i lay it on a bit thicker than you would normally lay down other finishes, which gives it plenty of substance to level itself with.

    you can use whatever shellac you want, as long as it's de-waxed.
    Last edited by Neal Clayton; 04-12-2009 at 9:09 PM.

  7. #7
    Howard or Steve will be along shortly to correct us all, but my experience:

    Waterlox original is quite glossy. You'll have to rub it down with abrasives after. Or you could use Waterlox's satin finish. My experience is that satin finishes are hard to wipe on. I have to brush or spray them.

    Personally, I don't see how a varnish topcoat will cause blotching on cherry. I've only had blotching during coloring. IMHO, the shellac is a wasted step. I think Waterlox pops the grain wonderfully as is.

    IF you wanted to shellac, you don't need to use dewaxed here. 'Waxed' (e.g., Zinsser Bullseye) will work fine under an oil-based varnish like WLox.

    My fave way to apply Waterlox is to brush it per their instrucs: brush on againstt the grain, then tip off with the grain.

    If you want to wipe it, my meager experience has taught me to that you gotta do it differently depending on how you want it to look:

    1) If you want it to build, then wipe it on thin and pass over finally with the grain. This leaves successive thin films.
    2) If you want no build, then you wipe on, and informally wipe off 98% of it (as if you were cleaning a counter with a spray cleaner and sponge). For each successive coat, you leave it on to 'soak' less and less. The 1st coat might soak in for 5-10 mins. The final coats are wiped off immediately.

    In either case, don't get bent out of shape if the sheen is uneven after a coat; it'll even up as the coats progress.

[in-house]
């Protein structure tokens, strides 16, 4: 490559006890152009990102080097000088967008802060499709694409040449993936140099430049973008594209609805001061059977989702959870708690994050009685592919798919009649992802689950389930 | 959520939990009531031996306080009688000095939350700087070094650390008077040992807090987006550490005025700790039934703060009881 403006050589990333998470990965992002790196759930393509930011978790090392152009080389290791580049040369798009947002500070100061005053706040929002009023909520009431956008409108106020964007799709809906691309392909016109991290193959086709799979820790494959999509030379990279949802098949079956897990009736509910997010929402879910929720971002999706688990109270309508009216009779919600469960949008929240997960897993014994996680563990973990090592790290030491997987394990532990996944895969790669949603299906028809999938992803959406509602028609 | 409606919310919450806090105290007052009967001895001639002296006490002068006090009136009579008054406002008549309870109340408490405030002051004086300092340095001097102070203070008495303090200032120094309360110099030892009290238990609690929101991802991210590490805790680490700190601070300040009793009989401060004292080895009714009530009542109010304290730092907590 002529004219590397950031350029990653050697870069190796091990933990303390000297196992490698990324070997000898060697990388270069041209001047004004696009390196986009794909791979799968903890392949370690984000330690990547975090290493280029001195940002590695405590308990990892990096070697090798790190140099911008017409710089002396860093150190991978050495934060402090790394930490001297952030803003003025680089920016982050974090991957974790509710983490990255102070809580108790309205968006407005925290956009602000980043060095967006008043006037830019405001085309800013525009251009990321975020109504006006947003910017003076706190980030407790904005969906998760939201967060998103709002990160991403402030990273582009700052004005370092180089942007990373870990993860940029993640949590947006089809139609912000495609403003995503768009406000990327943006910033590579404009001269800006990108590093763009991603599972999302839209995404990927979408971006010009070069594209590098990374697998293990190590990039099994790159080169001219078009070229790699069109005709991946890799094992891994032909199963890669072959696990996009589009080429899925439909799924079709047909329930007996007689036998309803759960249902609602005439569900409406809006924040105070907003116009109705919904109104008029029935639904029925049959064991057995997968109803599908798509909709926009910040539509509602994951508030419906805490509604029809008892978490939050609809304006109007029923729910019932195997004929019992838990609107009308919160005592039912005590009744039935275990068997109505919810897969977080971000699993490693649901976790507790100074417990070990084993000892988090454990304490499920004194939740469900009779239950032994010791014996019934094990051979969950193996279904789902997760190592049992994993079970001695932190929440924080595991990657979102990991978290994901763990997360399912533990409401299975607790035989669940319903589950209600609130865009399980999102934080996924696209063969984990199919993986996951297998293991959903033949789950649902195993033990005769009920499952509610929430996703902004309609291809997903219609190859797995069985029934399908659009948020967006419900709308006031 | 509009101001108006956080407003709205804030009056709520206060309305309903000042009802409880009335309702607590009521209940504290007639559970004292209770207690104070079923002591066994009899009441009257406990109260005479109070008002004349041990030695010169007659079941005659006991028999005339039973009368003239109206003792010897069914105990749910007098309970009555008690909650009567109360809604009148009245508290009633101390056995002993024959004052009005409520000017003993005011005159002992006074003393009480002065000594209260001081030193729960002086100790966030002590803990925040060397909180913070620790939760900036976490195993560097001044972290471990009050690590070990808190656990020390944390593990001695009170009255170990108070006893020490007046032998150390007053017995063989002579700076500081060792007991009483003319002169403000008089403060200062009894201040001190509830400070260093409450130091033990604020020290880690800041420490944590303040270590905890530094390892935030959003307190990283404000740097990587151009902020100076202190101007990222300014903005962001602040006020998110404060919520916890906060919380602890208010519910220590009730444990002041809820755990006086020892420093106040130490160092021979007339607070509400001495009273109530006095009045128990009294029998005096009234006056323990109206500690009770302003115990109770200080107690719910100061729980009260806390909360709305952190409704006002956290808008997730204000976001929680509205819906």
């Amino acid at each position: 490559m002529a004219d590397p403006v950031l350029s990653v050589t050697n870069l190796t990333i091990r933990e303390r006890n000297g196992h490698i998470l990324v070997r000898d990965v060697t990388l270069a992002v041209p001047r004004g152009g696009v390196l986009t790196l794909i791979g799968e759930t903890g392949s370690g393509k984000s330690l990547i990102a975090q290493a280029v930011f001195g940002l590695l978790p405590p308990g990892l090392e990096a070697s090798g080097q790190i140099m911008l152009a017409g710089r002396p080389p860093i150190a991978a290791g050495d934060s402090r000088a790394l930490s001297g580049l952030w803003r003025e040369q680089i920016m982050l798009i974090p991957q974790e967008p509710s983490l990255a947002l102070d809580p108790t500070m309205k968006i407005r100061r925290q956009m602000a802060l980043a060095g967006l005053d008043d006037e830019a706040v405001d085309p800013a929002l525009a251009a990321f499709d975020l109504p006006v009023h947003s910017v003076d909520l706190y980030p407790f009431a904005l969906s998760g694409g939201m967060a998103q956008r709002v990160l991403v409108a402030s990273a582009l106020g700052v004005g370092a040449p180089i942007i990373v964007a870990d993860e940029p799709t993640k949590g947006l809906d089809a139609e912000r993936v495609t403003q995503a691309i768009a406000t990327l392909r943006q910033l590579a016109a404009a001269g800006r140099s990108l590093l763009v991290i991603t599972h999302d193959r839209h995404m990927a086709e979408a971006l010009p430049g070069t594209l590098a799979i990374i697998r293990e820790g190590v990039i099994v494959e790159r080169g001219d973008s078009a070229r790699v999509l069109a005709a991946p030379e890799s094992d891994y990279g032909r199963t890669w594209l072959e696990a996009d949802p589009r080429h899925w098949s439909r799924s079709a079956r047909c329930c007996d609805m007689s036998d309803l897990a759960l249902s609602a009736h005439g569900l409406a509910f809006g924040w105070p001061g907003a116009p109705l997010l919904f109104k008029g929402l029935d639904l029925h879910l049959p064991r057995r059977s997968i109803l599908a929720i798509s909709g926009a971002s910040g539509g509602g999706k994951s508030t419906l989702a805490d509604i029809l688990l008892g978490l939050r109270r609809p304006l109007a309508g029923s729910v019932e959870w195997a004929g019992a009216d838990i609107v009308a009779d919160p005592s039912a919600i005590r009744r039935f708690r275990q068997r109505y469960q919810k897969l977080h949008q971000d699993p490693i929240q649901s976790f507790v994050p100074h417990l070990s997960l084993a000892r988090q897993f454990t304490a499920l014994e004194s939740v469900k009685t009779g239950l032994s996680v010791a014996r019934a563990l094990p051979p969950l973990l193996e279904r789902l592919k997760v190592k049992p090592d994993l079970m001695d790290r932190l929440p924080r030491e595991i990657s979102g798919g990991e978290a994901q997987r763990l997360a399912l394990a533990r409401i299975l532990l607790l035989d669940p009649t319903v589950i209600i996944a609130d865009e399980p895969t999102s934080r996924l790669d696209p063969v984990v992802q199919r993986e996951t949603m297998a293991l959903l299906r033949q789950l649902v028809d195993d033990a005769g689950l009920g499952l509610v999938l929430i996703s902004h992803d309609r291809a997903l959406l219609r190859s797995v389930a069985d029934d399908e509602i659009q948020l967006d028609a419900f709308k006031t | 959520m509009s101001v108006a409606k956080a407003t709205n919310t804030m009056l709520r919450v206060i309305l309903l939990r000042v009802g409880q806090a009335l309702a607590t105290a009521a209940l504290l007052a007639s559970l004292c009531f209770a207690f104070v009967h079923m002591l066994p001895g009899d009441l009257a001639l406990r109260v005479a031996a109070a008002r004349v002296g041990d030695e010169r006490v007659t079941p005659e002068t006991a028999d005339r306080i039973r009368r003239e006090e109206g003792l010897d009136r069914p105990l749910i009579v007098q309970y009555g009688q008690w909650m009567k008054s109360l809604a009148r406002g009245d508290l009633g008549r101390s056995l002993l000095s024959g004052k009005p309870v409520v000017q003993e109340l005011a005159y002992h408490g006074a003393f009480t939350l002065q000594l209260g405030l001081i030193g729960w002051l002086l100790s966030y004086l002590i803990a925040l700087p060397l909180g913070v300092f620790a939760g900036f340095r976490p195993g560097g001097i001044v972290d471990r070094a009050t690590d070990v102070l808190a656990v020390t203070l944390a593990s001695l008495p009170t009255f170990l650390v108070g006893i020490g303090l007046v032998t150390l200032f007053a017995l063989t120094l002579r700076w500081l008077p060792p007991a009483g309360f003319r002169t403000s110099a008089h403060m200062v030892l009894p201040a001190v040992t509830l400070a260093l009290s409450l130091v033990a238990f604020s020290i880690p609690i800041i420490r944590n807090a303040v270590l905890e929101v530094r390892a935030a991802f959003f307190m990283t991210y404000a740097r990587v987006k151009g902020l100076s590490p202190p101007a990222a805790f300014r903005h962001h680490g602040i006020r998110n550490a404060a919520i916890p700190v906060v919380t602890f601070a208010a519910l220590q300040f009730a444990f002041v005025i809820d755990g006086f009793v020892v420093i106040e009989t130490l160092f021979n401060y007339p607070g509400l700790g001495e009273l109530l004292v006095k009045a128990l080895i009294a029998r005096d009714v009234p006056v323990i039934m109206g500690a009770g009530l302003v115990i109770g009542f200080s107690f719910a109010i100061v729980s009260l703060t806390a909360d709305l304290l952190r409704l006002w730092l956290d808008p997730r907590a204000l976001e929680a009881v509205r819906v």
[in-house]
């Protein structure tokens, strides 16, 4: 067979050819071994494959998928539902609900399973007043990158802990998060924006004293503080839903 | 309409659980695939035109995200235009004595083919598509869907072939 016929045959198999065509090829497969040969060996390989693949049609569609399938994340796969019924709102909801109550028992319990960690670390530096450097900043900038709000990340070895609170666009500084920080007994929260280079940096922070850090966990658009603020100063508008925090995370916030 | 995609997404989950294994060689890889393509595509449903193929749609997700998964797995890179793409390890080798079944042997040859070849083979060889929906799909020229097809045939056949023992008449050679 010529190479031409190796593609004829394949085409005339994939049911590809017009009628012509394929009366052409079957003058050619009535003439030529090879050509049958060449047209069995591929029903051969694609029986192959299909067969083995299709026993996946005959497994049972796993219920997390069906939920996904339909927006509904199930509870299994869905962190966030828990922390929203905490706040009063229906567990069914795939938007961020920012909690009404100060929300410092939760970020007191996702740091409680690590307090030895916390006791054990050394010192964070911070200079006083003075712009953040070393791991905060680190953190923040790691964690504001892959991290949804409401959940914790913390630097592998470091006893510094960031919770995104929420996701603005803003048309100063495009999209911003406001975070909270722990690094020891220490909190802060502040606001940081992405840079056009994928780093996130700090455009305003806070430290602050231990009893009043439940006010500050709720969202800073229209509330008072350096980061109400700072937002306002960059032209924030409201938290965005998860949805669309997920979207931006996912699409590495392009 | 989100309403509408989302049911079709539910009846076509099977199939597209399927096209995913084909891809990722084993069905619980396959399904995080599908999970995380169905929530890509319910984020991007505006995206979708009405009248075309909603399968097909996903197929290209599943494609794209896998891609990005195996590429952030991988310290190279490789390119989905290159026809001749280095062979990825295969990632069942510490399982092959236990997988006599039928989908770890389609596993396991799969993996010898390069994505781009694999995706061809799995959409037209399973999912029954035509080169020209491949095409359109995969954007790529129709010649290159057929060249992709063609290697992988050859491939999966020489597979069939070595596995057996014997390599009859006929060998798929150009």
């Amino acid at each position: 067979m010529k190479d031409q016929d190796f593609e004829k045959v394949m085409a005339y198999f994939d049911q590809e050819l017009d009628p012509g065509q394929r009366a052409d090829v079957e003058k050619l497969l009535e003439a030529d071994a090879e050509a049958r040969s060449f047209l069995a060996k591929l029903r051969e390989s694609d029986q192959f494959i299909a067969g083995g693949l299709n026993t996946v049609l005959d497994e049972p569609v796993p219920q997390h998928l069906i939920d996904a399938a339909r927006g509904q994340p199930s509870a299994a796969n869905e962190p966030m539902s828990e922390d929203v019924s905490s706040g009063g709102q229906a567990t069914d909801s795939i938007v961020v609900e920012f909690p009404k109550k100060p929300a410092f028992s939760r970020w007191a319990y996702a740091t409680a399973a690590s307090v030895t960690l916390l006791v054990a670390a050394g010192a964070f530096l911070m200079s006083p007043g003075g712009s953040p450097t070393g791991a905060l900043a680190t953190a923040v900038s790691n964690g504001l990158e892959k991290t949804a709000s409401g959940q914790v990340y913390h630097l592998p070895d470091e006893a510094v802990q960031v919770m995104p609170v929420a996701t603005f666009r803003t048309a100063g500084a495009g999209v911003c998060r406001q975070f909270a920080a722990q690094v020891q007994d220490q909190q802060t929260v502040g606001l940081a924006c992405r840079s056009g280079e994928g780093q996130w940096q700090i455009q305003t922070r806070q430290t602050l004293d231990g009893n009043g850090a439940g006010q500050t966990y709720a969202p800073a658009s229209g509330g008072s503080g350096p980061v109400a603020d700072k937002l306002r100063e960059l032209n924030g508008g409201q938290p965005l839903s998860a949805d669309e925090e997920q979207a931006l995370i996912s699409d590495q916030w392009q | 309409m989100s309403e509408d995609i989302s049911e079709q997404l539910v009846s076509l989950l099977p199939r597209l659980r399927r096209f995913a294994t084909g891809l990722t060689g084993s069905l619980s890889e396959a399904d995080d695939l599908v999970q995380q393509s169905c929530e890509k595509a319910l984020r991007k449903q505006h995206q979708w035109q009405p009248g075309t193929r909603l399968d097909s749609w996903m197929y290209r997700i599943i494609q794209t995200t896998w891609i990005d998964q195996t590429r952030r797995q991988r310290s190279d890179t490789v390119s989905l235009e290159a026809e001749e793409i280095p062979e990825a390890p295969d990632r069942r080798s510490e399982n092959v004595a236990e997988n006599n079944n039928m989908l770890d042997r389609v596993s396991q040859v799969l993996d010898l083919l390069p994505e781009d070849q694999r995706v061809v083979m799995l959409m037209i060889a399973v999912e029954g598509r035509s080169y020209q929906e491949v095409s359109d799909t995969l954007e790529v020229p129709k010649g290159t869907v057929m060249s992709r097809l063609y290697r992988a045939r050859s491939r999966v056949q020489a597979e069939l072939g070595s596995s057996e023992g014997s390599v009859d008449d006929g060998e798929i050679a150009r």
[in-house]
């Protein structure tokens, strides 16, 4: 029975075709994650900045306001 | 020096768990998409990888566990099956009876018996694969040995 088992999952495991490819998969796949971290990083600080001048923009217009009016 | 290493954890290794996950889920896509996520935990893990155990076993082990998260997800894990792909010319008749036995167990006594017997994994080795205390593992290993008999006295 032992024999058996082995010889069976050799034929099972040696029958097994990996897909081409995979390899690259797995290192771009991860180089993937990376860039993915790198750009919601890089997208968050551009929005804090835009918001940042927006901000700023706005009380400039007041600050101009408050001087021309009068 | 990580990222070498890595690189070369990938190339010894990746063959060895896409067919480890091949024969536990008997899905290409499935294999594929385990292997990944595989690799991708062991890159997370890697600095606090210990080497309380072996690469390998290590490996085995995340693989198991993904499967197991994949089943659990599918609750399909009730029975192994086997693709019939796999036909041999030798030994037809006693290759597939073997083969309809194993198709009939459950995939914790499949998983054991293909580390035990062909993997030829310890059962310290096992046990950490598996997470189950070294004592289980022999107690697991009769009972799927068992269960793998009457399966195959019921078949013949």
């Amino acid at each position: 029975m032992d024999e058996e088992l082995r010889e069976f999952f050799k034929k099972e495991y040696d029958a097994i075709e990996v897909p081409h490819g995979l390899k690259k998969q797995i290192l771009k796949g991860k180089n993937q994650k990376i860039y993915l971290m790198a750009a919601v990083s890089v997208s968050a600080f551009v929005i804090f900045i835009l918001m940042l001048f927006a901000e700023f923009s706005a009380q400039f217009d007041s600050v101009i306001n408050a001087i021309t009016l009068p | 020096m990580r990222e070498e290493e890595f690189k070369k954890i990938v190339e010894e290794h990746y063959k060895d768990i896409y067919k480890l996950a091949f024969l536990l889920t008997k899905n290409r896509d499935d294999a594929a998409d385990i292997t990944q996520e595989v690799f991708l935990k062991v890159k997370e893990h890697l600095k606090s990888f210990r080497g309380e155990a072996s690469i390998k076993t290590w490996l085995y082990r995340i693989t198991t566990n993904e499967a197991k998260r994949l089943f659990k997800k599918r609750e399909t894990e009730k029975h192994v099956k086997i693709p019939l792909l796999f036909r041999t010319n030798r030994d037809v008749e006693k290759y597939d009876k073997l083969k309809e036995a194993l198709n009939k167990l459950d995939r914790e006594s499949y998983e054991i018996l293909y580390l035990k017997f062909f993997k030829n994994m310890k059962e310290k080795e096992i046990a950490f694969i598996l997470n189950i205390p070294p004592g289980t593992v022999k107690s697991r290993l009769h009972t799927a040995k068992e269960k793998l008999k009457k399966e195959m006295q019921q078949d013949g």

Last edited by Prashun Patel; 04-12-2009 at 9:29 PM.

  8. #8
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    I think Neal hit it. The only thing I can add is that if you wipe waterlox on it will require more coats than if you brush it on. I think 4-5 wiped on coats will equal 2-3 brushed on coats.

    Shawn, waterlox original is a semi-gloss. They do make a satin and it probably would be better to go right with the satin if that is the look you are shooting for. I can't 100% speak for using waxed shellac. I believe that both Howard and Steve and Jim suggested to me a few years back to make sure I used de-waxed shellac. I guess that is just what I have used and been very happy with so that is what I also suggest. Wiping is very easy but you do need to have it at the right temp., should be about 70 deg., and have a good clear space with good ventilation. Just take a clean paper towel and dip it then wipe it on. Many thin coats works very well. It won't really look good wiping until you get to the 4th or 5th coat and then it will really pop. You don't need to sand between coats. You may want to hit it with 320 before the last coat if you have gotten any dust nibs but not required.